I do love those space boys, one must admit they do they take their game so seriously. it's hilarious!

One thing is for sure it wouldn't sound so far out by the end of the 21st C, Xiahue will even come across as plain. LOL

Great Stuff, Great Site!


10:40 PM  
Blogger Valentine Cawley said...

The only hemp I have ever seen is the stuff people make into clothes in some countries.

Thank you Sarah for your kind words on my site: it is one man's thoughts on the parts of the world that draw his interest.

As for the 21st promises much change, yes. It cannot be envisaged, really, what that change will be like just yet. I just hope to see it happen.

(Not that, alone, but I hope it is better than some people fear...).

Best wishes

11:23 PM  
Anonymous Jeannie Yu said...

Great Piece! NLB. I think we can more or less brush them aside as irrelevant to the whole issue of our history. They have obviously made a mess out of it. As I see it the intelligent bloggers are not given a hearing or mention only because there remains certain quarters within blogosphere and the MSM that insist of protraying at as feral, infantile and irrelevant domain. That I am afraid is very far from the real picture.

It is our great hope for our children. It should be nourished, nurtured and if possible even feted. I am happy to see there are some people who take this view.

Thank you for writing this brilliant article. As for those not mentioned by MLB is matters little, we carry them in our hearts and minds.

You're really just a click away. Did those aggregators really believe, we will only read what they want us to read?

What happened to the right to choose? Oh yes, I have a mouse and I am using it!

10:44 AM  
Anonymous Anonymous said...

You may disagree with this, but I think that the NLB didn't do anything wrong with archiving Xiaxue's blog.

Let's assume that the NLB archived all the blogs that had featured good writing, solid critical thinking, more substance, less fluffy photographs. A visitor to the NLB archive website 100 years later would not get an accurate understanding of the blogosphere of 2007/8; they would think that all bloggers were serious thinkers and good prose writers.

If the NLB did anything wrong, it was in their omission of other blogs, not because they chose Xiaxue's.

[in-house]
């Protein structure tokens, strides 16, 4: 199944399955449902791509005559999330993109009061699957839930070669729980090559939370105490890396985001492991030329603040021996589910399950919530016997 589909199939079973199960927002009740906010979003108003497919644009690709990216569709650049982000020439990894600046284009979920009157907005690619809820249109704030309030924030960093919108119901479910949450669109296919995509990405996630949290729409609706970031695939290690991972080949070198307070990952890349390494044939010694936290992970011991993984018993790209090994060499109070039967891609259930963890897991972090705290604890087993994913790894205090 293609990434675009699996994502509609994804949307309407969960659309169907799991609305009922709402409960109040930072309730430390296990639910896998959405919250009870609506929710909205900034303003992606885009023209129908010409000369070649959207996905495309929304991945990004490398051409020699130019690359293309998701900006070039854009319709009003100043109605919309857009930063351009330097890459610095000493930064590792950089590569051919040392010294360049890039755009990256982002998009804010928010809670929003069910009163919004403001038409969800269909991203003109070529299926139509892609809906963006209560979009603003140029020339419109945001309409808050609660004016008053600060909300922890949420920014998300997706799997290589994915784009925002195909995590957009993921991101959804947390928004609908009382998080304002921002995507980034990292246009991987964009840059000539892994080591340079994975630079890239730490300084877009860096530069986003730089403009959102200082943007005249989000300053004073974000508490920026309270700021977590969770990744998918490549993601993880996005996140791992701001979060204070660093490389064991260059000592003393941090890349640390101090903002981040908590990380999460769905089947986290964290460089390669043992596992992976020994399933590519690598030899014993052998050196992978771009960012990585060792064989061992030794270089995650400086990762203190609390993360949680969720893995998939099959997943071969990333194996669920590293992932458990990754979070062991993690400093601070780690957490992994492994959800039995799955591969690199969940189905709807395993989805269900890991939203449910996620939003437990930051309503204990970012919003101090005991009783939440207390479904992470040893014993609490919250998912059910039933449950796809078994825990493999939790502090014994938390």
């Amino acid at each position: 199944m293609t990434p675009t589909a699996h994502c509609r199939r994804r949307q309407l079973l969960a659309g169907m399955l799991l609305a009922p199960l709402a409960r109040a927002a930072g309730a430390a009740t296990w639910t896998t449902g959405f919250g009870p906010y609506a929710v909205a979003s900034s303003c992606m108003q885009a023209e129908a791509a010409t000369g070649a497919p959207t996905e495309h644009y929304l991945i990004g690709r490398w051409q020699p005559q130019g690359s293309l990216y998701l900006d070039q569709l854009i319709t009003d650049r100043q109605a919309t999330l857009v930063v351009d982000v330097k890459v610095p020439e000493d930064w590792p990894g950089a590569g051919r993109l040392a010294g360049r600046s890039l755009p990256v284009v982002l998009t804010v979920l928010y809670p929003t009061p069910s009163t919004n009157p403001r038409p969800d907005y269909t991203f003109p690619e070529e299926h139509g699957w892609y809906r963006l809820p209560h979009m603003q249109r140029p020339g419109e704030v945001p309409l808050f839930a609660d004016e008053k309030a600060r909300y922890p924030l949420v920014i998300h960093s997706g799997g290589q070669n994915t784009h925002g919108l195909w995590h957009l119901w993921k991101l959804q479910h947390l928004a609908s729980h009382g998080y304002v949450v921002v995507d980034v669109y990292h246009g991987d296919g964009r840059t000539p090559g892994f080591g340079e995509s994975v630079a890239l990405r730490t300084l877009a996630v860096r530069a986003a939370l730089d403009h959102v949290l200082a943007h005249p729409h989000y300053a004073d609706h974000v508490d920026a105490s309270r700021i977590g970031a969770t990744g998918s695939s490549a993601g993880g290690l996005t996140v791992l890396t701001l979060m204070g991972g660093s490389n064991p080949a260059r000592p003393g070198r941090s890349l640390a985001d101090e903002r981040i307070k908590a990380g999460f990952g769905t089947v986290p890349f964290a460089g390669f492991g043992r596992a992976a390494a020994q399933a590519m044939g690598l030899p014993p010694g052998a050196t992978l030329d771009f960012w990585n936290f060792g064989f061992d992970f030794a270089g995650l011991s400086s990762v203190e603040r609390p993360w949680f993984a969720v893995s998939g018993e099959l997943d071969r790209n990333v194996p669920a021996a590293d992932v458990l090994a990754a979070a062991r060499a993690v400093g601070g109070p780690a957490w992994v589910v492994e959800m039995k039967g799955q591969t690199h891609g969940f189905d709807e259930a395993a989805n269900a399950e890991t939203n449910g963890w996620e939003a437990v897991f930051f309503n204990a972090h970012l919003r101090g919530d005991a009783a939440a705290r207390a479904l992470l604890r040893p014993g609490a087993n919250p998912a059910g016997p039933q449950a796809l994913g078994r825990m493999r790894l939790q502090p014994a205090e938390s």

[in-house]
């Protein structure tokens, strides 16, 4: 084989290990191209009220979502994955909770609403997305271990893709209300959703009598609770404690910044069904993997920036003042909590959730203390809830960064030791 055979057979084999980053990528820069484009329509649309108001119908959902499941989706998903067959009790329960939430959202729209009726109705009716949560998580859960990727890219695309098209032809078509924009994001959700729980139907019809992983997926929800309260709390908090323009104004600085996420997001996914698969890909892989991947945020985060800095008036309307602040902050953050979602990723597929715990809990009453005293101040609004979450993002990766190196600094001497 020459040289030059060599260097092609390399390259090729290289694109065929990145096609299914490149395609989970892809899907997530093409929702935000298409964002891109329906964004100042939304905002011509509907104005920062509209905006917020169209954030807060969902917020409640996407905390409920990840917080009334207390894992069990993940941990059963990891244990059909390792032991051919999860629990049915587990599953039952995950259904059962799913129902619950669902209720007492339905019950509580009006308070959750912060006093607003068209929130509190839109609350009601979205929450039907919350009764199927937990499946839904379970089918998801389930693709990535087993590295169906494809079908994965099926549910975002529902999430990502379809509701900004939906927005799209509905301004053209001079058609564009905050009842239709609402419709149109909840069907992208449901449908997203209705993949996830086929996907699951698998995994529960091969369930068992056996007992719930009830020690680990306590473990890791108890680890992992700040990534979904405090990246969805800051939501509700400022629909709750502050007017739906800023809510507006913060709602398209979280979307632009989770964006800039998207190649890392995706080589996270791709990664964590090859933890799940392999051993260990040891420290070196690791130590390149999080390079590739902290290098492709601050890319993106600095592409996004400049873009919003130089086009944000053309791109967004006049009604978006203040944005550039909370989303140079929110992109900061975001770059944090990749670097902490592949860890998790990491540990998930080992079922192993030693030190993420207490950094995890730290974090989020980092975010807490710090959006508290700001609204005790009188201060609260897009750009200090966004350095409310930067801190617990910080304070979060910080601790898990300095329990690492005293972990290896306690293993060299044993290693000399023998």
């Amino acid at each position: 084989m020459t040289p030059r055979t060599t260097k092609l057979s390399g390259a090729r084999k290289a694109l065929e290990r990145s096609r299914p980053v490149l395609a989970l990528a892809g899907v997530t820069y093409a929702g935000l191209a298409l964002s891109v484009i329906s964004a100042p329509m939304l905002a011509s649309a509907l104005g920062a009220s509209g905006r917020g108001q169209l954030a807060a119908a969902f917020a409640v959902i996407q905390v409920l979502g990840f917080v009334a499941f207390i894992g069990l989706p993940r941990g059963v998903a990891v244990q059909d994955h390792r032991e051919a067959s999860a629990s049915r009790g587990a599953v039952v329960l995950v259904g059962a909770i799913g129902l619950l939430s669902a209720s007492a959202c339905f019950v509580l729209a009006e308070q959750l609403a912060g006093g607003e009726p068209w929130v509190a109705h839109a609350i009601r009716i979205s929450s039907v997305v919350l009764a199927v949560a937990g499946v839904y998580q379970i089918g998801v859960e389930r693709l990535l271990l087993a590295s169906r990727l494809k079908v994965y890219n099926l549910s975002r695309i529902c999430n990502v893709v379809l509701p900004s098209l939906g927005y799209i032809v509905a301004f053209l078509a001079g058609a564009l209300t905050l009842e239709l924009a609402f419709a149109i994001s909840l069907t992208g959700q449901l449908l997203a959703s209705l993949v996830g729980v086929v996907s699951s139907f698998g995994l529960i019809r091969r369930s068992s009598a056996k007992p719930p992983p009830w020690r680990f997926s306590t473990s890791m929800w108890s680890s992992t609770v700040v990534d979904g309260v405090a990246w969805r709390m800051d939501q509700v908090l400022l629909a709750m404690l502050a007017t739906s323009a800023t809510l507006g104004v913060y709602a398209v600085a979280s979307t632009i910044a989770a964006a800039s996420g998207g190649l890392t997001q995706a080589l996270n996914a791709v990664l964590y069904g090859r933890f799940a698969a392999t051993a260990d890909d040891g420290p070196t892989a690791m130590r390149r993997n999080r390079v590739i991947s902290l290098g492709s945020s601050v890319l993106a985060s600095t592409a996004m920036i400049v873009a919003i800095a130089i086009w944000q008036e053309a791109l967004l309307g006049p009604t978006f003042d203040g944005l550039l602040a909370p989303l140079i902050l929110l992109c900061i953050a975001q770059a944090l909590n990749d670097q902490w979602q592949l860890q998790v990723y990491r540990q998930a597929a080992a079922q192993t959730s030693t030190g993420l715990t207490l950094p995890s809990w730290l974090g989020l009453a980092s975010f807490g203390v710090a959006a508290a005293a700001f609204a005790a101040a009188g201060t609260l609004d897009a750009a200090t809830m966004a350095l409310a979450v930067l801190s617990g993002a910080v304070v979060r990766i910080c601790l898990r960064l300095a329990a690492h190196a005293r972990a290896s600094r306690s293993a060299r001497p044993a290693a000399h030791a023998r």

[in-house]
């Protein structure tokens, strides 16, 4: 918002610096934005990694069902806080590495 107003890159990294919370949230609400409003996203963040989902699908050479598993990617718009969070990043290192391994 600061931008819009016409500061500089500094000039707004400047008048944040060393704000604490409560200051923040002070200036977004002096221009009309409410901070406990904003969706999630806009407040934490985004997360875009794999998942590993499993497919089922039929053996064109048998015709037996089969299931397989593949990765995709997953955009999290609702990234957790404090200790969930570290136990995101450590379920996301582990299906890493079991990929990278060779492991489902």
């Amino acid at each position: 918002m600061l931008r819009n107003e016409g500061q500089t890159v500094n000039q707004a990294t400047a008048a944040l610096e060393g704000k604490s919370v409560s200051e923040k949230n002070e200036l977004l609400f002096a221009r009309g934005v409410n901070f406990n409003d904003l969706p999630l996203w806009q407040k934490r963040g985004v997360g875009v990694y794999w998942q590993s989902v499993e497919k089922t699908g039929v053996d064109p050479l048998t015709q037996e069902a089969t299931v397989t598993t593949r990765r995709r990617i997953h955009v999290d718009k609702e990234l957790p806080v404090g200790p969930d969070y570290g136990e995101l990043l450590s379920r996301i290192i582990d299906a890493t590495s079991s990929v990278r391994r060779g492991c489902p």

Don't be worried. History has a way of tossing out bad writing. Everyone remembers Shakespeare, but no one remembers the hack writers of the Elizabethan age.

10:47 AM  
Blogger Valentine Cawley said...

Thank you, Jeannie for your kind comments re. my article.

I, too, feel that the importance of the Blogosphere is under-rated by some. It is the first technology to give a voice to all. That is an incredible development.

I hope that the intelligent bloggers will continue to blog, even if the "establishment" in Singapore ignores them. They provide much needed sustenance to the people here. To be able to read the thoughts of those actually thinking about issues of importance, is very liberating.

I trust you are not alone in using your mouse to access what you wish.

Thank you.

2:45 PM  
Blogger Valentine Cawley said...

Dear Anonymous-in-support-of-Xiaxue,

Perhaps I have been misunderstood in some way. My objection to archiving Xiaxue was two fold. Firstly, she doesn't merit preservation precisely nothing significant would be lost, were it all lost. Secondly, by preserving her blog, at the expense of another of more merit, we will have lost something more worthy. That is a foolish decision.

The issue here is that when a resource is limited - ie. preservation space - how is it to be apportioned? Is the best to be preserved, or shall we capture one of the worst at the expense of one of the best, simply because she is temporarily famous?

Archiving Xiaxue prevents the archiving of something more worthwhile: there lies the loss.

I agree, however, that if only the best was preserved, that a future reader would get an inflated impression of the abilities and insightfulness of early 21st century writers, based in Singapore. However, by archiving her, they get the opposite impression: a deflated impression of the merits of early 21st century blog writers.

The answer seems to be to archive a much larger sample of blogs, to give room to include all types. All of the best should be preserved. All of them. Then some of the lesser kind could be added, to show the range of possibilities that existed at this time. Then the picture would be more accurate, in that it showed representative samples of all types of writers at this time.

That would be a better solution. However, given that resources are limited, and only 100 are to be preserved, presently, those 100 should be the best. You don't throw Shakespeare out, just because a hack writer of the Elizabethan age would otherwise be forgotten. You throw the hack writer out to begin with, if your preservation resources are limited.

The reason that Shakespeare's work survives is that, after his death (several years after his death), his colleagues gathered together the best copies of his work they could find and published the compendium as the First Folio. That book is what allows us to read and see in performance, the works of Shakespeare.

Had an Elizabethan NLB equivalent archived some hack instead of the First Folio, we might never know Shakespeare's works, today.